Tourism icons threatened by climate change: report


The Climate Council has released a report which shows that Australia’s top five natural tourist attractions could be hit by extreme heatwaves, increasing temperatures, rising sea-levels, coastal flooding and catastrophic coral bleaching.

The report, Icons at Risk: Climate Change Threatening Australian Tourism, finds that:

Australia’s top five natural tourist attractions (beaches, wildlife, the Great Barrier Reef, wilderness and national parks) are all at risk of climate change.

  • Beaches are Australia’s #1 tourist destination and are threatened by rising sea levels.

  • Sydney, Melbourne, Hobart, Cairns, Darwin, Fremantle and Adelaide are projected to have a least a 100 fold increase in the frequency of coastal flooding events (with a 0.5m sea level rise).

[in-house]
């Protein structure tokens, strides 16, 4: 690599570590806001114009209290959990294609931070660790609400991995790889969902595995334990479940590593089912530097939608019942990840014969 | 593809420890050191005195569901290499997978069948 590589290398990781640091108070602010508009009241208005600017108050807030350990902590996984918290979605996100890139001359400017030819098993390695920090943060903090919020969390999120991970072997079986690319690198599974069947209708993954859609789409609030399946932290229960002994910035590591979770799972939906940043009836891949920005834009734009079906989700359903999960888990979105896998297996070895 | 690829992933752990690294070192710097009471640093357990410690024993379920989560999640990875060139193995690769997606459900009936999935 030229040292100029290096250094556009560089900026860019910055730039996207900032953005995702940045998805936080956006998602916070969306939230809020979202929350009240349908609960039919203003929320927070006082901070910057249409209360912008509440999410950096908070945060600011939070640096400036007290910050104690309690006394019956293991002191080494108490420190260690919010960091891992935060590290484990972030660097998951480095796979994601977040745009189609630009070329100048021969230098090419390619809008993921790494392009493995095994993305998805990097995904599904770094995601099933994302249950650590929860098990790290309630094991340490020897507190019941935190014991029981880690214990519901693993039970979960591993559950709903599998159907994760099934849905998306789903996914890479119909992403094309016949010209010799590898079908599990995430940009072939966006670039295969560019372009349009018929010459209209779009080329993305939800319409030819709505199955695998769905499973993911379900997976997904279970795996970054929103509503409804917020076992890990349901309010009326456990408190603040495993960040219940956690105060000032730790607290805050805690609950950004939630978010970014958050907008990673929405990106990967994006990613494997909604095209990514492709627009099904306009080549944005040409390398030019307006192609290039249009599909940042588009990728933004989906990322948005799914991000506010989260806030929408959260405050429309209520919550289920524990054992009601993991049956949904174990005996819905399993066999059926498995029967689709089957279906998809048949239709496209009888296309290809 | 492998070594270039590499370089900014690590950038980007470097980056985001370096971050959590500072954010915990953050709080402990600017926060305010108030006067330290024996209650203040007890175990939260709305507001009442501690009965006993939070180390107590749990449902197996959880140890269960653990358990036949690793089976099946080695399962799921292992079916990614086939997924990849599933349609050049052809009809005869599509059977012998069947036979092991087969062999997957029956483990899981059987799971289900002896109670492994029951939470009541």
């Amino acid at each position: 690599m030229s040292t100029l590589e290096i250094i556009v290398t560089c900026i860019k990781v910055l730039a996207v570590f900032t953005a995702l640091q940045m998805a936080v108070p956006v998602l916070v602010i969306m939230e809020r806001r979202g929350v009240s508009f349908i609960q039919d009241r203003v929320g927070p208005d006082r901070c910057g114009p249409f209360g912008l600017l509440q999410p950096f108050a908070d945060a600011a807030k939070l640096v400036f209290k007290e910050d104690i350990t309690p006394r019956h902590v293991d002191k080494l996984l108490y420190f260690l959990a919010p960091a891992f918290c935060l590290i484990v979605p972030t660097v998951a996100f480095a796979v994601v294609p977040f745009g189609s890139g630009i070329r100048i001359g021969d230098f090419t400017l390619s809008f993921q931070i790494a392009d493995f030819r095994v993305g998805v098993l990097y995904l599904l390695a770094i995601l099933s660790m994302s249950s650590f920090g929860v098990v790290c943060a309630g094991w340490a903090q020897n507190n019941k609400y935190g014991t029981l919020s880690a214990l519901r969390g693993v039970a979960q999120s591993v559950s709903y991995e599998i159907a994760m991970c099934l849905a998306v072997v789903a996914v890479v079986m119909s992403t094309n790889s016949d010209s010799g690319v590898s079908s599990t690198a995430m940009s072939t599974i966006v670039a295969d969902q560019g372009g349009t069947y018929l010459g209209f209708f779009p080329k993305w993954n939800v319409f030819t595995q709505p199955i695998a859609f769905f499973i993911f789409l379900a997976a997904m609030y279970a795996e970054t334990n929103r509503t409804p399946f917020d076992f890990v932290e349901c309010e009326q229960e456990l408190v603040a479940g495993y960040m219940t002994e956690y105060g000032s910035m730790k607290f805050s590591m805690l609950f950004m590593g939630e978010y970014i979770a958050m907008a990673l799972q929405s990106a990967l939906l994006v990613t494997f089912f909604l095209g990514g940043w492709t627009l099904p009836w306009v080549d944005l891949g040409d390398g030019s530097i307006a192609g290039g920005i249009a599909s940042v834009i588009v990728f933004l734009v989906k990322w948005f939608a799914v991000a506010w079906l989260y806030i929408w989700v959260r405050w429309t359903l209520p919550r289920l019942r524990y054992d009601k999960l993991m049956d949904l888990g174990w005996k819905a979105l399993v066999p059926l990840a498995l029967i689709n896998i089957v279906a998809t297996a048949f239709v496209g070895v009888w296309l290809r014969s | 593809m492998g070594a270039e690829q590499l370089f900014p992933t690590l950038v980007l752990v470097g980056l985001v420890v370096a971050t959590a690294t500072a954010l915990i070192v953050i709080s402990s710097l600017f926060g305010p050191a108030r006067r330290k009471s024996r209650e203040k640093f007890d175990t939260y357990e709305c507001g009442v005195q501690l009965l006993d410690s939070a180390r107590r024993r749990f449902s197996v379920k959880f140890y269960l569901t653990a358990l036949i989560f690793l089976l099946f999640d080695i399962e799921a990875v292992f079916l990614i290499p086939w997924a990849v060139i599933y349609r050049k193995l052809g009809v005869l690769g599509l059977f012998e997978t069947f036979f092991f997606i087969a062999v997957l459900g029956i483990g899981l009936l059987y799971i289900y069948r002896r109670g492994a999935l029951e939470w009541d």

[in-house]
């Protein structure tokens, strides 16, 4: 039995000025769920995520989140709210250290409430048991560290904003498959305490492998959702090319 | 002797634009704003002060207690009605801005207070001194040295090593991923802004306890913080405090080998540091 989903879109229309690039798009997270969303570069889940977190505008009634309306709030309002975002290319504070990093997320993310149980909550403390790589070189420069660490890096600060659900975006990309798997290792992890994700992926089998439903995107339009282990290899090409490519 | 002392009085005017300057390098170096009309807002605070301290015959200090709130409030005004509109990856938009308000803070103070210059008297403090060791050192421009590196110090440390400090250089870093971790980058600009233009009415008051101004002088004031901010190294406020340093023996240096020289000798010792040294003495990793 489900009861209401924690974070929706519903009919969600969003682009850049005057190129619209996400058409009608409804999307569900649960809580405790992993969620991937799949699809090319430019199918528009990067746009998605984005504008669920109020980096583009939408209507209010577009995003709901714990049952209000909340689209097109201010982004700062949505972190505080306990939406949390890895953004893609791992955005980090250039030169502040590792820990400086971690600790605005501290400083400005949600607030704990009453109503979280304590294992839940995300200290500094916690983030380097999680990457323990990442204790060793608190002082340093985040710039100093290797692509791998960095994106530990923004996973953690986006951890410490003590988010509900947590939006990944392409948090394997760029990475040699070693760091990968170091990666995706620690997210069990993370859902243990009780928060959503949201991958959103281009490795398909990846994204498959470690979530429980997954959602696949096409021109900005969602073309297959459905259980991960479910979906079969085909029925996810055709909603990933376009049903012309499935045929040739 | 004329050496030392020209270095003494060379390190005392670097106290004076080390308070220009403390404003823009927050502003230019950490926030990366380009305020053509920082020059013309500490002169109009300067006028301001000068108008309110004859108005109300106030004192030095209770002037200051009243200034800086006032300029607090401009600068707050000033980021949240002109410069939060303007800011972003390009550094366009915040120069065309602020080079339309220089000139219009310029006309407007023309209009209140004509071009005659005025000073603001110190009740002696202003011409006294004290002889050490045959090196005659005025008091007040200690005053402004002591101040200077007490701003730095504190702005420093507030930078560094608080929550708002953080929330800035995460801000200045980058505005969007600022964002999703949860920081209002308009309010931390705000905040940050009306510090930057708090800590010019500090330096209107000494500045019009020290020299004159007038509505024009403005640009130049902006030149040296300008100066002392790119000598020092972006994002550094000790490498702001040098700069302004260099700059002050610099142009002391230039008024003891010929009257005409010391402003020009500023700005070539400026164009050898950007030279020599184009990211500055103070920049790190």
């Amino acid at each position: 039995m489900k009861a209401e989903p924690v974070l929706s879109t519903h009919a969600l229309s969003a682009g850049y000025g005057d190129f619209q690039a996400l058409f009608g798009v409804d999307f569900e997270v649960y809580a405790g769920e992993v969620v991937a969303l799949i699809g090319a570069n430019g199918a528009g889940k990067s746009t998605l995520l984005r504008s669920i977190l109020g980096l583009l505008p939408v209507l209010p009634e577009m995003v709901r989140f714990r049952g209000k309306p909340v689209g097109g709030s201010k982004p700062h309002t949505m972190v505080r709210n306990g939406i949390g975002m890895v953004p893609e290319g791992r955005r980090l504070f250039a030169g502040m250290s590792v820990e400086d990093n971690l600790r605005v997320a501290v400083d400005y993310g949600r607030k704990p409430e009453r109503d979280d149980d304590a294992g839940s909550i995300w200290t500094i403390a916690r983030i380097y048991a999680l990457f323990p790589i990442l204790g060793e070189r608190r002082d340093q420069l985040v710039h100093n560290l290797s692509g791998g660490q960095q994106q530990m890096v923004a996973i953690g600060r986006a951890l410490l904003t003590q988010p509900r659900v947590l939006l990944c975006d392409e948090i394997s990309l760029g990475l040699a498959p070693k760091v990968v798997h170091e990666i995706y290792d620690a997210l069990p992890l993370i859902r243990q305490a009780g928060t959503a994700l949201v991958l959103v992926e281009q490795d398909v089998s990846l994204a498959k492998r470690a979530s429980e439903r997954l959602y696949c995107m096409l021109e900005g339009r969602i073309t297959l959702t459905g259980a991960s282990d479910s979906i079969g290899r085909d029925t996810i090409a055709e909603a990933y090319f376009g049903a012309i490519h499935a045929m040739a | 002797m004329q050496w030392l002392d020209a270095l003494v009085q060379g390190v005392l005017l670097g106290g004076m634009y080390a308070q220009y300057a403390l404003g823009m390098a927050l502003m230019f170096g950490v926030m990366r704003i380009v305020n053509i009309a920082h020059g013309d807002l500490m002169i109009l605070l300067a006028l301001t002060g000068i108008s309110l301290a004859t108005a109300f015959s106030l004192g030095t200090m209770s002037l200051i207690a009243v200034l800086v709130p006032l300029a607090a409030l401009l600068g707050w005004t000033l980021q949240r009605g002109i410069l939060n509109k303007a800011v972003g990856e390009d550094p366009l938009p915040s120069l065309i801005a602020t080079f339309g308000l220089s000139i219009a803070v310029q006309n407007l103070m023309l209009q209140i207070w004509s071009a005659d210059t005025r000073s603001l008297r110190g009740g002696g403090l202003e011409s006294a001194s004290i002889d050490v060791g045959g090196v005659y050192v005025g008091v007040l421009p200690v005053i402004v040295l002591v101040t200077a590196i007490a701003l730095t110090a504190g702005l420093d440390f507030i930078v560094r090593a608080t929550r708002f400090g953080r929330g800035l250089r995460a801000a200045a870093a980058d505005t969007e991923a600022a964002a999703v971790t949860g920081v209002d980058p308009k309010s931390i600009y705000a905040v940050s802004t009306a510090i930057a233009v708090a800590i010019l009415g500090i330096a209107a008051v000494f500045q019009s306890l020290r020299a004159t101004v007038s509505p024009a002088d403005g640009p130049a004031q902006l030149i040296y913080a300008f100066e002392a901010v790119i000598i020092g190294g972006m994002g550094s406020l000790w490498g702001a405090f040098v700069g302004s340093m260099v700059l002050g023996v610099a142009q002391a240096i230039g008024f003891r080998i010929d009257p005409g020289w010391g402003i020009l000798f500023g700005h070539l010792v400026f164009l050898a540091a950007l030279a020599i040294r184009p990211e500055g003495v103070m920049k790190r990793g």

• The Red Centre could experience more than 100 days above 35ºC annually, by 2030. By 2090, there could be more than 160 days per year over 35ºC.

  • The Top End could see an increase in hot days (temperatures above 35ºC) from 11 (1981-2010 average) to 43 by 2030, and up to 265 by 2090.

  • Ski tourism: Declines of maximum snow depth and decreasing season length at Australian ski resorts have been reported for over 25 years, increasing the need for artificial snow-making.

  • Tourism is Australia’s second most valuable export earner, employing a workforce of more than 580,000 people, over 15 times more people than coal mining in Australia.

The report is available here.

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